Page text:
Vision

The Golden Nordic Ski Club (GNSC) aims to offer our members with world-class ski trails that create a sense of awe through excellent grooming, wonderful views, and trails for all levels of experience. 

Mission

The Golden Nordic Club is a registered non-profit organization with a purpose to develop and promote cross-country skiing in the Golden District by making it affordable, family oriented, inclusive, educational and a world class nordic skiing experience. 

GNSC Goals

1. To provide ski trails on the West Bench called "Dawn Mountain Nordic Ski Centre"

  • Establish cost effective user fees
  • Groom trails in a timely and cost efficient method
  • Continually develop and maintain trails for both classic and skating skiing
  • Build and maintain adequate facilities for equipment storage and skier usage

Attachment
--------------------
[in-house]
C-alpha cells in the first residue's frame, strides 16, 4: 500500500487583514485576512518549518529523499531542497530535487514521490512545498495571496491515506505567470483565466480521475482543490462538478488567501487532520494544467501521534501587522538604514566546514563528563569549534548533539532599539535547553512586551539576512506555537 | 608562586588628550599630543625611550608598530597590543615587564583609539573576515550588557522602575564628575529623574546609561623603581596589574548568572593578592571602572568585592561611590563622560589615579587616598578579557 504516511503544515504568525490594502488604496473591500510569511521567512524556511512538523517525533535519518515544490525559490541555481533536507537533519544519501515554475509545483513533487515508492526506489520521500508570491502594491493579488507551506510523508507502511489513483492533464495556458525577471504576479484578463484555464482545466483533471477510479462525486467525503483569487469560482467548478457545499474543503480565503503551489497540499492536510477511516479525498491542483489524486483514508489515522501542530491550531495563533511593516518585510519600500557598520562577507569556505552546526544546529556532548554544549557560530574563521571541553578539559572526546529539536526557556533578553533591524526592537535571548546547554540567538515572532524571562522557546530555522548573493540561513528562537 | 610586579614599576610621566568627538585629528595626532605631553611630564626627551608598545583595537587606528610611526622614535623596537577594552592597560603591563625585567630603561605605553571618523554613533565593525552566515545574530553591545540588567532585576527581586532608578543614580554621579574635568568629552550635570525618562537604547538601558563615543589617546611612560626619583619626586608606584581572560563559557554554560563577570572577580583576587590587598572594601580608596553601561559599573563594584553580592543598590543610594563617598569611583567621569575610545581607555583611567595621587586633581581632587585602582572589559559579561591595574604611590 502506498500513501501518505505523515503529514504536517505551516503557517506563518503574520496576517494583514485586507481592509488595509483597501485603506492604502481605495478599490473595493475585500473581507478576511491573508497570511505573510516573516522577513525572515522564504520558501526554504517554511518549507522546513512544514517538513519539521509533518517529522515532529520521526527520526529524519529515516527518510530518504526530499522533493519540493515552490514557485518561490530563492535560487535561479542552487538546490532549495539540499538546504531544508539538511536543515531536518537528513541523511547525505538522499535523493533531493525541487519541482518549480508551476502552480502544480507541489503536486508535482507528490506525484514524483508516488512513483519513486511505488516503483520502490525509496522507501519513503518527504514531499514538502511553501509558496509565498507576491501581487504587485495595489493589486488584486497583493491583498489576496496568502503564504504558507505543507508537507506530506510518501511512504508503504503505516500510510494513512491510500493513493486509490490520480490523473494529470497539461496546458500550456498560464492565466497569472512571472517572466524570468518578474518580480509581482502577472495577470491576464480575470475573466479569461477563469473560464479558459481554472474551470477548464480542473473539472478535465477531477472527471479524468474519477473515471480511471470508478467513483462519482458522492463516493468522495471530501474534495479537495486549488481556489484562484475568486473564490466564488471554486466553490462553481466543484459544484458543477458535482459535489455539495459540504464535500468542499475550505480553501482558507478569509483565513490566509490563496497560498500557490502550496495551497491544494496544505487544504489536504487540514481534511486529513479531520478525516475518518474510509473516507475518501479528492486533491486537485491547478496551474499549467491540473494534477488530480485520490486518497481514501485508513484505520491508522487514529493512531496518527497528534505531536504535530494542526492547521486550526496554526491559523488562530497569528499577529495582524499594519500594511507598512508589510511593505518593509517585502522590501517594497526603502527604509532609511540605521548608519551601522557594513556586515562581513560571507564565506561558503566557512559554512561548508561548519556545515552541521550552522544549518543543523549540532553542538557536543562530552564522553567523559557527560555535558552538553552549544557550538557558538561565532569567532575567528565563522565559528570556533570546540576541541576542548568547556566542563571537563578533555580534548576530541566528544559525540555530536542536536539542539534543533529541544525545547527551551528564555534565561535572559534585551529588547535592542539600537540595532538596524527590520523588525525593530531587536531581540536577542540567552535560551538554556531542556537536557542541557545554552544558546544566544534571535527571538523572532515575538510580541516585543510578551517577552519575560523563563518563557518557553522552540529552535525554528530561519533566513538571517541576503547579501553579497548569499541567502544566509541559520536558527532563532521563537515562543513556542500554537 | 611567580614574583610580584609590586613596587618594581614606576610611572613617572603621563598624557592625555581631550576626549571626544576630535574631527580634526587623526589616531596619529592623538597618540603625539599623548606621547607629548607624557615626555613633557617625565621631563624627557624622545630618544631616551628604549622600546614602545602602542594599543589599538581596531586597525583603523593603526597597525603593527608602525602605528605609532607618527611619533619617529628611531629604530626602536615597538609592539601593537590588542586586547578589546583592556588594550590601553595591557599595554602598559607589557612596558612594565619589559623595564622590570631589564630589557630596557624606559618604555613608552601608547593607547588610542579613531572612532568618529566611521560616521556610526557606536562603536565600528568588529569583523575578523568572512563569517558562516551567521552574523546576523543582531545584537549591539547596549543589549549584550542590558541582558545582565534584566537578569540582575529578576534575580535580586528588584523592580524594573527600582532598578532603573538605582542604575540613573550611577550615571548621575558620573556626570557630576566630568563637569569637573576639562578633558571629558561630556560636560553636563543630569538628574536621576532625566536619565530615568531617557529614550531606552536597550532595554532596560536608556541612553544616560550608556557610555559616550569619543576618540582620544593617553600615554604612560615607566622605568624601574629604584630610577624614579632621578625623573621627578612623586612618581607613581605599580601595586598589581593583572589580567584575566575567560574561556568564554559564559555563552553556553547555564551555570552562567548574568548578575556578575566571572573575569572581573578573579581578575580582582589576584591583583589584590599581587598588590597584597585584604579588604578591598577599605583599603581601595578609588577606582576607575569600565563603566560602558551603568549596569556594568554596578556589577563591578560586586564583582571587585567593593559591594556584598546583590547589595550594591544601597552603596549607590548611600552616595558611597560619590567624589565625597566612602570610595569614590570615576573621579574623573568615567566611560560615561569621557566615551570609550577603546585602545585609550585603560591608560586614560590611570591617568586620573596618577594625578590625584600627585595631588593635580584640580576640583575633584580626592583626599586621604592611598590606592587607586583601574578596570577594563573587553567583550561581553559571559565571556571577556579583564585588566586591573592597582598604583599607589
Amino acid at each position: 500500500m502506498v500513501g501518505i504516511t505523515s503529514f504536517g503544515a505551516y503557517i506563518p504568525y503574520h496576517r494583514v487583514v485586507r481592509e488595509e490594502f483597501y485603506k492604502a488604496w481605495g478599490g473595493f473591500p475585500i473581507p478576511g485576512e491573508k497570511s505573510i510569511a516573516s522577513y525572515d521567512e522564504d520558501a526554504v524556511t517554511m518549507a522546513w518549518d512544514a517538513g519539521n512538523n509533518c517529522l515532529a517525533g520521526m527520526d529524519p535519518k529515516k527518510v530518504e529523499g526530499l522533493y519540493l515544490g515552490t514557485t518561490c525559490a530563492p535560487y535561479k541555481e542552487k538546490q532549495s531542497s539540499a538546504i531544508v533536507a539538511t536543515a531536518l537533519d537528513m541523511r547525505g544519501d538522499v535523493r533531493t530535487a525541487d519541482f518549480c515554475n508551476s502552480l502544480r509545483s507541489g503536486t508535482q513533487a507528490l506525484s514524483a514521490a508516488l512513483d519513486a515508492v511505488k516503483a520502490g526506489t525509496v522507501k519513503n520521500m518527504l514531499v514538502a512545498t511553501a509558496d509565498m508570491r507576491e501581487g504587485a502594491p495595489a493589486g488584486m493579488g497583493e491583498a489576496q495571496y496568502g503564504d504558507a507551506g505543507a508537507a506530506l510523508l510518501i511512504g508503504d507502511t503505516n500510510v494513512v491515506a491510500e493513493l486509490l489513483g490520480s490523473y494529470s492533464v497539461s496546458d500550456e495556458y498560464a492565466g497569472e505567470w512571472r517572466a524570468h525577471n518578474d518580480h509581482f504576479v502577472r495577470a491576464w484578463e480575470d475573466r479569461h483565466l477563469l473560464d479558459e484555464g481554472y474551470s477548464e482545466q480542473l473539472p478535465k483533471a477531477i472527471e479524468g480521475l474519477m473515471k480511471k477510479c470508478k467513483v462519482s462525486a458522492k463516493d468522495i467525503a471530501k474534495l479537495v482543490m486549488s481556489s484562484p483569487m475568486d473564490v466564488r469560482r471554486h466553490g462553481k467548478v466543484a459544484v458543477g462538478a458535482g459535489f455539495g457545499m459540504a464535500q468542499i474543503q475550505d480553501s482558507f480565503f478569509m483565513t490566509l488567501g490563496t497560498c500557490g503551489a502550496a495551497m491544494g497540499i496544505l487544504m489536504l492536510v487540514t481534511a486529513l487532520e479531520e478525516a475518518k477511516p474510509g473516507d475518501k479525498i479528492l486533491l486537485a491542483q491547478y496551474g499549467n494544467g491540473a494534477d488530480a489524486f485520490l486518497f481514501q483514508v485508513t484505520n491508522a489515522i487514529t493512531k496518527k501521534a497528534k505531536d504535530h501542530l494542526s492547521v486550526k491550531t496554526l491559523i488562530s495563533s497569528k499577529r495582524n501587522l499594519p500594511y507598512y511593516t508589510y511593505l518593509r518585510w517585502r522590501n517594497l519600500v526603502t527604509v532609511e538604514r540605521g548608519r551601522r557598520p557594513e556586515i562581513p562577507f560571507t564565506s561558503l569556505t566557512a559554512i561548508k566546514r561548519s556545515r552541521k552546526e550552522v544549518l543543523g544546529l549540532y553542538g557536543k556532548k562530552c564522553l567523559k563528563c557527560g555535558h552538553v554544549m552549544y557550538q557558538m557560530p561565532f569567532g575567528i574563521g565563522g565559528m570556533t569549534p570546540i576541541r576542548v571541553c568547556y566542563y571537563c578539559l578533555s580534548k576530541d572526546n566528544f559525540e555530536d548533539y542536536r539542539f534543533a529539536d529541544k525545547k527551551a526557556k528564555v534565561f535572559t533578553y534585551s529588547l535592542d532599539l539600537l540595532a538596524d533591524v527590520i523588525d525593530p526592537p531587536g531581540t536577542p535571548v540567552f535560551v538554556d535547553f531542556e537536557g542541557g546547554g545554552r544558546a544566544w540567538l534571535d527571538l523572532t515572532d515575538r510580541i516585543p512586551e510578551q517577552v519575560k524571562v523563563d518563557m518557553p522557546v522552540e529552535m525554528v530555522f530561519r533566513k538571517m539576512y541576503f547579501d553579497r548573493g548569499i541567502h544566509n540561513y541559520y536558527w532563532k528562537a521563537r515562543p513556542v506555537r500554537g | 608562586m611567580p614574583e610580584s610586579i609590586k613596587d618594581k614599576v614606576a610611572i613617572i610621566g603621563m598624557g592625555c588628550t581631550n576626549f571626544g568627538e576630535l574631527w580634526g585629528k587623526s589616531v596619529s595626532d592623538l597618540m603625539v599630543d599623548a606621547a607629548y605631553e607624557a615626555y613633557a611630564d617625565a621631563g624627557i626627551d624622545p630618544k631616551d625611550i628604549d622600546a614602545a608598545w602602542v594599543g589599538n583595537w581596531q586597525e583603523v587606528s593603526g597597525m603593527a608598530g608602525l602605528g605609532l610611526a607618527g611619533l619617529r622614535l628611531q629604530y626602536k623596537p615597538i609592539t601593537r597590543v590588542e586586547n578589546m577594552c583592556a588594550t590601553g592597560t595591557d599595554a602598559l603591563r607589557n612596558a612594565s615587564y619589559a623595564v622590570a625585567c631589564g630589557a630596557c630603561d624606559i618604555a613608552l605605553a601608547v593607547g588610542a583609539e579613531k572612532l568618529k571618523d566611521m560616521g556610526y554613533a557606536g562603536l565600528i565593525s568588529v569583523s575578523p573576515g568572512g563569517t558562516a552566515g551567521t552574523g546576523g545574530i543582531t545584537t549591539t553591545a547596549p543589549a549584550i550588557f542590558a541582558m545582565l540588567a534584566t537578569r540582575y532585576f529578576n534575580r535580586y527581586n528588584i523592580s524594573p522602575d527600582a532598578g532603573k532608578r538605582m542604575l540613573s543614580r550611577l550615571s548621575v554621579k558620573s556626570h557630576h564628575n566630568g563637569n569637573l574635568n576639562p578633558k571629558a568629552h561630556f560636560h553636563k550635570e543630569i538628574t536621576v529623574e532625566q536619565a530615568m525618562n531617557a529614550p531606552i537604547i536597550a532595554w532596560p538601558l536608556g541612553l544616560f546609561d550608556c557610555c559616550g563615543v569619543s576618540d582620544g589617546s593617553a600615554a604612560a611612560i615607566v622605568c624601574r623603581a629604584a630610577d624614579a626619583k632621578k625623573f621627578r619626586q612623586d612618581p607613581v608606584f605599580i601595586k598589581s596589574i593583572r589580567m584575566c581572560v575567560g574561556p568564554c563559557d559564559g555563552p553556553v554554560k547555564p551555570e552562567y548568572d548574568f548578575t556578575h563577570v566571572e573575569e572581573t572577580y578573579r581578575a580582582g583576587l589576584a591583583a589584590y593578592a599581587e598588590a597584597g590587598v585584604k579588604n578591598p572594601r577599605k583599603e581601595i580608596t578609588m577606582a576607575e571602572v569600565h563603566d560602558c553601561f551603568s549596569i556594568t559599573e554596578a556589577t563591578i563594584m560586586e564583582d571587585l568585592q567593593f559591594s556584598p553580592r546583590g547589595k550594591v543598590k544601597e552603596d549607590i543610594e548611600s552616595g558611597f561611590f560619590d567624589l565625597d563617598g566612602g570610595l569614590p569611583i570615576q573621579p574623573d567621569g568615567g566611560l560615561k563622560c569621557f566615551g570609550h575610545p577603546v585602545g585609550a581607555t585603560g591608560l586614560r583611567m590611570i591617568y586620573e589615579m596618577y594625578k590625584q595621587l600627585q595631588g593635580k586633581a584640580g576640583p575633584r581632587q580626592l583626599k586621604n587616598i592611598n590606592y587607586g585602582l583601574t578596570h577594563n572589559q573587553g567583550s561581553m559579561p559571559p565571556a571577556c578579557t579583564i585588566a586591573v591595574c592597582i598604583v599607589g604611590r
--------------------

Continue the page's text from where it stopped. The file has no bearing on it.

• Work closely with other associations to establish the land tenure for the ski trails

2. To provide ski trails at the Golden Golf Club

  • Establish cost effective user fees
  • Maintain existing cabin and storage shed
  • Groom and maintain trails in a timely and cost efficient method
  • Maintain a cooperative working relationship with the Golden Golf Club
  • Establish new trails and facilities when necessary

3. To provide cross-country skiing, education and skill development

  • Promote and administer the BC Rabbits program for children
  • Cooperate with local schools to develop cross-country skiing in the schools
  • Develop and administer a racing program to include junior racers and a cross-training program for other sports
  • Develop and administer a masters program
  • Establish a nordic club presence in the community

4. To provide club social events and products for sale

  • Promote events such as the Huckleberry Loppet, Full Moon Ski, waxing clinics, etc.
  • Make available club related products for sale such as toques, head bands, vests, tee-shirts

Our History